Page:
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FHA Changes, Jumbo Loans and Low Appraisals: A Lending Update

by Chicago Agent

 

Joseph Caltabiano
Senior Vice President of Mortgage Lending
Guaranteed Rate

 

Q: My client wants a jumbo loan. What will that entail?

A. Jumbo loans take up about 50 percent of my business, and I have come across many types of situations as a result.

Jumbo loans are full document loans in most instances, especially to get the best rates. Guaranteed Rate requires two years of entire tax returns, including all pages, schedules, W2s, K1s and any business tax returns for the last two years for any company that someone owns more than 25 percent of. It’s that amount of documentation that can sometimes lead to difficult deals. In some instances, I have encountered an individual who owns four or five companies, some large and some small, and we need all the tax returns for each of these businesses, which can become quite cumbersome. Wealthy people tend to move money from place to place, and for them to apply for a jumbo loan, we need a paper trail for every single dollar. While this insane amount of documentation can be avoided (because they only require documentation on deposits that are required for the transaction – down payments, closing costs, etc. – or just one year of tax returns for loans up to $1 million), your clients will end up receiving slightly higher rates in return.

Self-employed jumbo homebuyers can be even more difficult. When clients are self-employed, they have the ability to write many of their expenses, thus bringing down their adjusted gross income, which makes qualifying harder. By letting clients know what kind of expenses they can add back into their income, such as a self-employment tax, IRA deductions and depreciation, this can allow a lender to use more of their income and make it easier for them to qualify for a jumbo loan.

Through my experience, the majority of the clients I work with who want jumbo loans are usually able to avoid jumbo loans altogether by choosing a “piggy-back” loan. A borrower would want to avoid a jumbo loan because conforming rates are smaller, or they only need to borrow such a large amount because they are selling another home or waiting for a commission check. To avoid a jumbo loan, buyers would take a first mortgage for the conforming loan limit, then a second mortgage or HELOC to make up the difference. Once they receive extra money, they can pay the second mortgage off and are left with only the interest rate on the first mortgage loan.  Qualifying for piggy-back loans is limited to clients with above average credit (700+) and DTI below 45 percent, with a max combined loan to value of 90 percent.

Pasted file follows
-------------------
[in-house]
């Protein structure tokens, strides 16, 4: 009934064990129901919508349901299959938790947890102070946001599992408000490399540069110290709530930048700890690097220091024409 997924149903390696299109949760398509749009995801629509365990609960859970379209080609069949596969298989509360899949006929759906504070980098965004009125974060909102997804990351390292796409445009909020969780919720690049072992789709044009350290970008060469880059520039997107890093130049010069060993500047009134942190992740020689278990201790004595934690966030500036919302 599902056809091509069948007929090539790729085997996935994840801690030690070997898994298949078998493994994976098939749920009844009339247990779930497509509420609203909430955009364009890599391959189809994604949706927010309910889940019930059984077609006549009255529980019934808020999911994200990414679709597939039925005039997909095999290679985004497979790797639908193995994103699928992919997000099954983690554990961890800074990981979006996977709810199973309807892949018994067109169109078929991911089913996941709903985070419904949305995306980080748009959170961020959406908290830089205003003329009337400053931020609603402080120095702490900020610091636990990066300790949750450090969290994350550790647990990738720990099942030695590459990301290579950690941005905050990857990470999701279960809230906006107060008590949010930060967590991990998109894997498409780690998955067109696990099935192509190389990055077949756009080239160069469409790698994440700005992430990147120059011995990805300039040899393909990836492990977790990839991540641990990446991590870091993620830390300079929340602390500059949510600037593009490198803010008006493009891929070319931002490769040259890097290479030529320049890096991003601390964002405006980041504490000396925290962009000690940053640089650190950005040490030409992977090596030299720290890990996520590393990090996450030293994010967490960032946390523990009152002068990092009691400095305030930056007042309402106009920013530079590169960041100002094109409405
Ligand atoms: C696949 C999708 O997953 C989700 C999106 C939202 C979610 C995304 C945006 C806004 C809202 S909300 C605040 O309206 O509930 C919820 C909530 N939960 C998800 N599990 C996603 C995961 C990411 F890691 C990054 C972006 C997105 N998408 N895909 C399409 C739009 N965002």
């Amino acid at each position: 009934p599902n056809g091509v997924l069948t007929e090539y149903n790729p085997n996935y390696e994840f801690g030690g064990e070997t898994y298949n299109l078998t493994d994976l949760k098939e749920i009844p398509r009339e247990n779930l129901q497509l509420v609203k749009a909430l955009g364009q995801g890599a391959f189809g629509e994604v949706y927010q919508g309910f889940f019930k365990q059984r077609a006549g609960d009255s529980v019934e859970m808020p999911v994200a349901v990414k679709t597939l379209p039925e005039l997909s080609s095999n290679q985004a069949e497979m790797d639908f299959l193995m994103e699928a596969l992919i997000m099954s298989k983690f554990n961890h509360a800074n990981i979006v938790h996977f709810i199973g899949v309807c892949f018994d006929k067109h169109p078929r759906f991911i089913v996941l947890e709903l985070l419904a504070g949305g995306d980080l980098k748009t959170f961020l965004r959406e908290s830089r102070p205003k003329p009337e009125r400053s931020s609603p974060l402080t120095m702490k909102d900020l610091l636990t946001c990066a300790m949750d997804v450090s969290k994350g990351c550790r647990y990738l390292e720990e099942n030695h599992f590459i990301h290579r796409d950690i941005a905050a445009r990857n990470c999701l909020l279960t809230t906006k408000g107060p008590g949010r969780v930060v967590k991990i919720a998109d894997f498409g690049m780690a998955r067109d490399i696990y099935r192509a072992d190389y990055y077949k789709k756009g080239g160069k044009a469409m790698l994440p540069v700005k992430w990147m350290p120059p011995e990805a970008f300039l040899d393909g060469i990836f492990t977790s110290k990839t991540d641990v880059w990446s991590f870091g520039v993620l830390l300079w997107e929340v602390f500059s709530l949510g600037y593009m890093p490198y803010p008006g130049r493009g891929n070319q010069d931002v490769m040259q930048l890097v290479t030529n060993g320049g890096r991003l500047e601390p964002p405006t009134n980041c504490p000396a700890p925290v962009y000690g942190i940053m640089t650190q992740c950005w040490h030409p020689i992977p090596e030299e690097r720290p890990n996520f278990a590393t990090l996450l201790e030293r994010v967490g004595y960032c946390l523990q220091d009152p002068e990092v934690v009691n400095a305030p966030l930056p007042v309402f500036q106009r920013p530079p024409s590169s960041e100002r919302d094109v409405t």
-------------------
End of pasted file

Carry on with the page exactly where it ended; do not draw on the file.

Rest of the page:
Agents should make sure their clients are aware of jumbo interest rates and know exactly what they can and will qualify for. It’s very common for homebuyers to assume that jumbo rates are the same as conforming rates when, in fact, they are usually higher.

In addition, agents should provide all the details about a property to the lender as soon as possible. Jumbo lenders are very particular about condo properties, which usually need to be 51 percent owner-occupied, have 10 percent of the income for the building budgeted for reserves and no significant litigation that can impact the livability or marketability of the property.

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Comments

  • Ryan Rahim says:

    I’ve been trying to get my FHA buyer into a lot of buildings, but it seems that most high rises do not want to renew for FHA. I wish they would renew FHA in all the buildings that once had them.

  • Lester S "Lester the Lister" says:

    It is not always that they don’t “want” to…..they may no longer qualify due to factors like a high % of rental units within the bldg, a high # of distressed properties and or delinquent assessment payments or other financial issues.

  • PB Jones says:

    Interview the appraiser? Are you kidding me. Good luck with that. The lender hired the appraiser, not the broker. It’s not the brokers’ business unless they are willing to face the same competency grilling to determine their skills in Comparative Market Analysis and to determine if their commission and seller expectations were taken out of the listing price. Lenders want impartial, independent and objective opinions of value, which is why they hire the appraiser. Low appraisals are frequently more a case of brokers’ inflated list prices.

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